After Halloween, the weather took a turn for the worse.
A relentless, chilling wind battered Hogwarts Castle, making every journey from the castle to the greenhouse for Herbology classes a shivering ordeal for the students.
They bundled themselves up in thick woolen sweaters beneath their robes to ward off the biting cold.
One mid-November morning, as Matthew made his way to the Great Hall as usual, he was met with an unusual sight.
The Great Hall was in chaos, packed with students, and the four long tables were almost filled to capacity.
The students were buzzing with conversation and arguments.
“What’s going on?” Matthew looked around in bewilderment.
He walked over to the Slytherin table, where he realized that the golden plates were empty, unlike the usual spread of food.
Clearly, this was the cause of the commotion, and many students were discussing it.
“What’s happening…” Draco complained loudly. “It’s already past seven-thirty, and breakfast hasn’t started. We can’t attend classes on empty stomachs, can we?”
“Why hasn’t the staff come to prepare our plates?” Theodore voiced his dissatisfaction.
“Food can’t just appear out of thin air… That would violate Gamp’s Law of Elemental Transfiguration,” Prefect Gemma corrected him. “Our usual meals are prepared by the House-elves.”
“In the Hogwarts kitchen, there are nearly a hundred house-elves. There are more house-elves here than in any other house in the UK,” she added. “They prepare three meals a day and sometimes clean up at night or tend to the fires…”
“But why is it like this today?” Theodore asked, perplexed. “Where are the House-elves?”
“I don’t know,” Prefect Gemma shook his head. “It might be Pippi’s doing. Perhaps it caused chaos in the kitchen, preventing the house-elves from working…”
Pippi Ghost was a Hogwarts ghost known for its pranks, but unlike other ghosts, it had a physical presence and could interact with objects.
Rumor had it that many years ago, it had caused a lot of trouble at Hogwarts.
However, its pranks had become less frequent and less malicious since Grindelwald became the principal.
As more students filled the Great Hall, a sense of impatience grew among them, and some decided to leave on empty stomachs.
Just as Matthew contemplated whether to do the same, a black owl swooped down and dropped a note in front of him.
Similar notes were delivered to almost every member of the Slug Club, including Draco and Shafiq, who were not far from Matthew.
This was indeed welcome news, as it meant they wouldn’t have to go hungry.
The Slug Club members rose from their seats at the four House tables, but they remained quiet to avoid further public disruption.
After leaving the Great Hall, they made their way to the office of Professor Slughorn.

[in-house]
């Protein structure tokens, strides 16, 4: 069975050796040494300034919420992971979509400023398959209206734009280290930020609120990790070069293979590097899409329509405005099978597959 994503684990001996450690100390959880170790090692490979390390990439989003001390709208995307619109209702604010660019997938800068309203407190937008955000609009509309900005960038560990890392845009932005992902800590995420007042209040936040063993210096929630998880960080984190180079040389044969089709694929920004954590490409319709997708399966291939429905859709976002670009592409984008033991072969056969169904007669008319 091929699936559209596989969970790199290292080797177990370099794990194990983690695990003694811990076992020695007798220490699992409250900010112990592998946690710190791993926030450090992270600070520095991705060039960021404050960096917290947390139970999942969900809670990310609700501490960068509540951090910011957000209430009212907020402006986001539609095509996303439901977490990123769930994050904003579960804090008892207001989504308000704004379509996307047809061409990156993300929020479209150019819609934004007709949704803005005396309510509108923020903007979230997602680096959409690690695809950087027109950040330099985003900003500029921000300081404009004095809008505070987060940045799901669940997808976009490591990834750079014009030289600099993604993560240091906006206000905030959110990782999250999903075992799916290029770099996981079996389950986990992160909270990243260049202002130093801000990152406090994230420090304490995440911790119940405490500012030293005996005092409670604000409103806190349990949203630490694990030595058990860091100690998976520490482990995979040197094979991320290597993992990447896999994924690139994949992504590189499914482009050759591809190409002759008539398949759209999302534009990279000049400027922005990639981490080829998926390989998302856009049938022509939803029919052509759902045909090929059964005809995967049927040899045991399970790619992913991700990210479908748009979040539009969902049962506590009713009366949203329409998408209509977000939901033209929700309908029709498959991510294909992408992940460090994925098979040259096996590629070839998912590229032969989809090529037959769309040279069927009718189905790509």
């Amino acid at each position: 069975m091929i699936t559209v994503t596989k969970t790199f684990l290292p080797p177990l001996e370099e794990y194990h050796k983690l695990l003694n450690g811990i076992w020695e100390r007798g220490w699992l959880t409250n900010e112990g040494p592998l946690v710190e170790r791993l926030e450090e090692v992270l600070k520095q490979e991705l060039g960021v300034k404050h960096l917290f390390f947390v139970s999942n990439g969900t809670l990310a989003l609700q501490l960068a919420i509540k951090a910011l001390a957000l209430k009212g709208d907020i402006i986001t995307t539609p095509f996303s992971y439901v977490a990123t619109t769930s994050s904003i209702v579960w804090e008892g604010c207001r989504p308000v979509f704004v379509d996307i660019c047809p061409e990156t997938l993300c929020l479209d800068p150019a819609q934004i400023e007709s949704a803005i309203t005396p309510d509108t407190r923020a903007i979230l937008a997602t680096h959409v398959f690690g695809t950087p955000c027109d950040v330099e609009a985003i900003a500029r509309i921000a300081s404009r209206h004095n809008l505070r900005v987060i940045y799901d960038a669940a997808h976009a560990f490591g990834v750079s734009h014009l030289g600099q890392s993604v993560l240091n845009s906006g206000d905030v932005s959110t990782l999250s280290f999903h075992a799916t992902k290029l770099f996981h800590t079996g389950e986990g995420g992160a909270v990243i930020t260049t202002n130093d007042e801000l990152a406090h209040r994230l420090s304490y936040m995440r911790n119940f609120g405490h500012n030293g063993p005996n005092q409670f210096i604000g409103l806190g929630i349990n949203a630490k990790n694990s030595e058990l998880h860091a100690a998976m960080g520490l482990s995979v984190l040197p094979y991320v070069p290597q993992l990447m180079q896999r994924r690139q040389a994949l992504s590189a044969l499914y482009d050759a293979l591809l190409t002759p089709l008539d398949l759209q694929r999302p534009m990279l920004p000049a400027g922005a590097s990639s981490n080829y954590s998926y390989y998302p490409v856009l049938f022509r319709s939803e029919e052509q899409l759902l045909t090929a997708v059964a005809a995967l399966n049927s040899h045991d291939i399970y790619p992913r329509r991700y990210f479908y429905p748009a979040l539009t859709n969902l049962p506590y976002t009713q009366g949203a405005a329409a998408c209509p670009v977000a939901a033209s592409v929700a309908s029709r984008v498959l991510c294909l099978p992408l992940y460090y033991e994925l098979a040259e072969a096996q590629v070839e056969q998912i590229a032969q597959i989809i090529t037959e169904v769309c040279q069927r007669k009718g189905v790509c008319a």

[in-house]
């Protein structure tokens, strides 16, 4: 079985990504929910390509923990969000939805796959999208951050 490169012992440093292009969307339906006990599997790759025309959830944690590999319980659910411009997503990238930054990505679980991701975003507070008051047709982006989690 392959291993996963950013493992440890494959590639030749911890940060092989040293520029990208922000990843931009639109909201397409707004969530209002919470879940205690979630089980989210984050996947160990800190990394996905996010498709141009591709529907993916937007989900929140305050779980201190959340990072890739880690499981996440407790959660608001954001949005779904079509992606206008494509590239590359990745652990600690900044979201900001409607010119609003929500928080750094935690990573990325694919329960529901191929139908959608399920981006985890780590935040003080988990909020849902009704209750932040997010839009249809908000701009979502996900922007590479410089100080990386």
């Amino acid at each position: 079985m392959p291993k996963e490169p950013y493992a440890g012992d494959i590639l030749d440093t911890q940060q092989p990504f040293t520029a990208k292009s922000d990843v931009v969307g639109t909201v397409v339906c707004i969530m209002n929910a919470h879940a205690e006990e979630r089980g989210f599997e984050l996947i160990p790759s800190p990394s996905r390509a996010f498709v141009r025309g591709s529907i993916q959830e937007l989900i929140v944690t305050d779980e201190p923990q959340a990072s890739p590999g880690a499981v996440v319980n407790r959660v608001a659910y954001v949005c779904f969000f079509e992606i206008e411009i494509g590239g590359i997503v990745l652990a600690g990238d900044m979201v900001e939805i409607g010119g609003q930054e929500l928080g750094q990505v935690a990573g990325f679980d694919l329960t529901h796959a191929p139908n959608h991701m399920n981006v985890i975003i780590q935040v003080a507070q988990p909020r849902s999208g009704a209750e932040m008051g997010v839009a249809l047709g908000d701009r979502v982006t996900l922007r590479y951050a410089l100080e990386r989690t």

Neville and Hermione stopped at the top of the first-floor stairs, waiting for Matthew to join them.
“This letter from Professor Slughorn is a real lifesaver,” Neville said with enthusiasm as soon as Matthew reached them. “It’s said that Hogwarts hasn’t experienced such a situation in decades.”
“What on earth happened?” Hermione asked with a puzzled expression. “Why is breakfast affected today?”
Matthew shook his head. “Our Prefect suggested it might be Pippi Ghost causing trouble in the kitchen, but I find that unlikely. Let’s go to Professor Slughorn’s office first; he may have some answers.”
Both Neville and Hermione agreed.
The three of them arrived at the door of Professor Slughorn’s office together and, upon entering, found that many Slug Club members had already gathered there.
“Welcome, my dear students,” Professor Slughorn greeted them warmly. “This is the first time such an incident has occurred during my tenure at Hogwarts. Fortunately, my office is well-stocked with fresh food. It should satisfy your appetites.”
With that, he passed a basket of bread rolls to Matthew and his companions.
“Thank you!” The three of them expressed their gratitude.
Neville, still chewing his food, eagerly devoured a bread roll.
He was clearly quite hungry.
Matthew wasn’t in a hurry to eat and asked with concern, “Professor Slughorn, what happened? I heard it might be due to Pippi Ghost causing chaos in the kitchen. Could you clarify?”
“Pippi? Oh, no, that’s highly unlikely,” Professor Slughorn quickly dismissed the notion. “It wouldn’t dare. The real reason is likely that the House-elves in the kitchen are on strike.”
“On strike?” Neville spoke with his mouth still full. “I find that hard to believe. House-elves are the most loyal creatures. They take pride in their work and are embarrassed to be free.”
“I don’t know,” Slughorn sighed. “But Mr. Longbottom, that’s what appears to have transpired.”
“How long will this strike last?” Hermione inquired with a worried expression.
“I certainly hope it will end soon. Professor Rosier is currently considering a solution,” Professor Slughorn replied. “But if the House-elves are unwilling to return to work, Hogwarts will need to make other arrangements. Please don’t worry too much.”
As he spoke, Professor Slughorn brought out plates of sausages, bacon, and a large glass of milk.
It was quite a hearty breakfast.
“The taste is actually quite good!” Neville remarked with a mouthful. “You should all eat more!”
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